Citronellol has a floral, rosy, sweet, citrus with green, fatty, terpene nuanced odor. Used in flavorings it has a floral, rose, sweet, green with fruity citrus nuanced flavor. In studies it was shown to be deeply sedating upon inhalation.

Citronellal makes up up to 80% of the leaf oil from Kaffir lime leaves and is the compound responsible for its characteristic aroma. Citronellal has a high repellent effectiveness against mosquitoes and other insects. It is also shown to have strong antifungal qualities. Citronellal is the main component that gives citronella oil its distinctive lemon-lime scent.

α-Curcumene has an odor of Turmeric. It is found prominantly in the Zingiber genus of Ginger. It is one of the main active ingredients of both Turmeric and Ginger oils.

γ-Curcumene has an earthy aroma. It is found prominantly in the Libocedrus bidwillii tree of New Zealand. It is one of the main active ingredients of both Turmeric and Ginger oils.

p-Cymene has a musty tang of terpenes with an orange to carrot odor, although synthetic p-Cymene can have a turpentine-like odor. It has shown Antibiotic, Anticandidal and AChE inhibiting properties. p-Cymene is a constituent of a number of essential oils, most commonly the oils of cumin and thyme.

Decanal has a very powerful, waxy, orange-peel, citrus like, sweet, aldehydic odor. It is used in fragrances and flavoring. Its flavor is a waxy, fatty, citrus and orange peel with a slight green melon nuance. Decanal occurs in nature and is an important component in citrus along with octanal, citral, and sinensal.

Dehydrovomifoliol has a fruity and flowery odor. It has shown some cytostatic and antiviral activity.

Diallyl Disulfide has a strong, alliceous, onion and garlic-like odor with metallic nuances. Highly diluted, it is used as a flavoring in food. Its flavor is green onion and garlic-like with meaty nuances. It is an organosulfur (organic compounds that contain sulfur) derived from garlic. It is also one of the main components of the distilled oil of garlic. Diallyl disulfide has many of the health benefits of garlic, but it is also an allergen causing garlic allergy.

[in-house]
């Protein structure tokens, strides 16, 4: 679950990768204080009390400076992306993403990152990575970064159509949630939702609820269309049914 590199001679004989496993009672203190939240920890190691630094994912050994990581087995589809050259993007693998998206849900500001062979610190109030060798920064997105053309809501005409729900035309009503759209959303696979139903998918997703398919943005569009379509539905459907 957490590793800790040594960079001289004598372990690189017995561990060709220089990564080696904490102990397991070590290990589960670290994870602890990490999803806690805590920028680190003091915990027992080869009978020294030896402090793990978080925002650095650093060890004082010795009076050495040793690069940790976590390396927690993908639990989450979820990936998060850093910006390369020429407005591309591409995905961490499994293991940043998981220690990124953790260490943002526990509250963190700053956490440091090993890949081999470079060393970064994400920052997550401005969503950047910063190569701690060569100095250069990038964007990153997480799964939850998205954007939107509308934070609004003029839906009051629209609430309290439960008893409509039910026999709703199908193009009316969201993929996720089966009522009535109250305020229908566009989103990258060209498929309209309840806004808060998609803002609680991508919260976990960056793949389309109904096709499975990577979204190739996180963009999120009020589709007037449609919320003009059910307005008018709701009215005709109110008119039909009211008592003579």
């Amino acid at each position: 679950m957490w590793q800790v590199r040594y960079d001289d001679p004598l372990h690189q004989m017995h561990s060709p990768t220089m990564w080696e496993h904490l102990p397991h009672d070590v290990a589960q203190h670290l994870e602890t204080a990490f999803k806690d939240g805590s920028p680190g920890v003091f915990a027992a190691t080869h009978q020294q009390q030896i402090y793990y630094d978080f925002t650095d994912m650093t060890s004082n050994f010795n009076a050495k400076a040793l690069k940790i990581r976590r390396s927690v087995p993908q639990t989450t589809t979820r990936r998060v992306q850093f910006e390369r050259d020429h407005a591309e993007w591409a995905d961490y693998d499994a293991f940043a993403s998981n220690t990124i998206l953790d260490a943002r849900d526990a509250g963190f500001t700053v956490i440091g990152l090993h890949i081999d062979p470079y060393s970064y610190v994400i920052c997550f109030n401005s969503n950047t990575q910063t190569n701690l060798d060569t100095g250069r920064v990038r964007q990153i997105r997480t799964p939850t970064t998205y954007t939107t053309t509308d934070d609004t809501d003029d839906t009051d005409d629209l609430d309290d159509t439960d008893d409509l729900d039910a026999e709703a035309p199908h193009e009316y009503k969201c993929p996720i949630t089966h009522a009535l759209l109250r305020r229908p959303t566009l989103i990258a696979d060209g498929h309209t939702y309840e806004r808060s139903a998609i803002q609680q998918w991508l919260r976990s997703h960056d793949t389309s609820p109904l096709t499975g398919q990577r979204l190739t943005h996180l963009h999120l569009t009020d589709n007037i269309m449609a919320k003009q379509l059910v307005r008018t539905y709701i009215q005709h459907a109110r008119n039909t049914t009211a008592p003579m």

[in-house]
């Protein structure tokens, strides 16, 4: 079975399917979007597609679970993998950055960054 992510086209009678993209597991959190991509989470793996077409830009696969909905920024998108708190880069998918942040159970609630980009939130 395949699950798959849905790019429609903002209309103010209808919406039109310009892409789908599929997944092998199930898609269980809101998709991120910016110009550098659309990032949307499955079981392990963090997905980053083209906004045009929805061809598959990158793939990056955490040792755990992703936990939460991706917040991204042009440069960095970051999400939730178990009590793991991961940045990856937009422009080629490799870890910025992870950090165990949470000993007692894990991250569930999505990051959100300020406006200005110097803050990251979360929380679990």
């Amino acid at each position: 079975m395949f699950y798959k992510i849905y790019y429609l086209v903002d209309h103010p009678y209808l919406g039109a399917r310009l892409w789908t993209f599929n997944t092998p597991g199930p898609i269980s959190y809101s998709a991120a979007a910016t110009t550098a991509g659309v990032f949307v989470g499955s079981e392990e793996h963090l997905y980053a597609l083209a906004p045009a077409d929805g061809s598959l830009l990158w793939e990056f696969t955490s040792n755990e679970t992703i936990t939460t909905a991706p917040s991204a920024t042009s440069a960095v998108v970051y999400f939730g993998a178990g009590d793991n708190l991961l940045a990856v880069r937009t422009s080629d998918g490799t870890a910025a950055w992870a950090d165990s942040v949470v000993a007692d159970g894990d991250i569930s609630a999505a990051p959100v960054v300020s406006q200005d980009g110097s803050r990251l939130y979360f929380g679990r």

Dihydroactinidiolide has a fruity, musky, coumarin tea-like, peach aroma. It is a flavoring agent for food and tobacco and used in tea flavors, berry flavors, other fruit flavors, brown flavors, seaweed, tomato and beer. It has shown antiproliferative effects.

Dimethyl Disulfide has a high strength, sulfurous, rotten garlic, cabbage or onion type of aroma. Dimethyl disulfide along with dimethyl sulfide and dimethyl trisulfide are compounds given off by the plant known as dead-horse arum. Flies are attracted to the odor of fetid meat the combination of the three make, and they help pollinate this plant.

Eicosane has a waxy odor. It is used in fragrance concentrates. It is the shortest compound found in paraffin waxes used to form candles. It is also used in insect repellent.

β-Elemene has a medium strength, sweet aroma. The parenteral form of β-elemene is isolated from Rhizoma zedoariae, a type of ginger, although It is a volatile terpene found in botanicals such as celery, mint, and it is prevalent in a variety of medicinal plants. It has strong antiproliferative anti-cancer effects against a broad spectrum of tumors.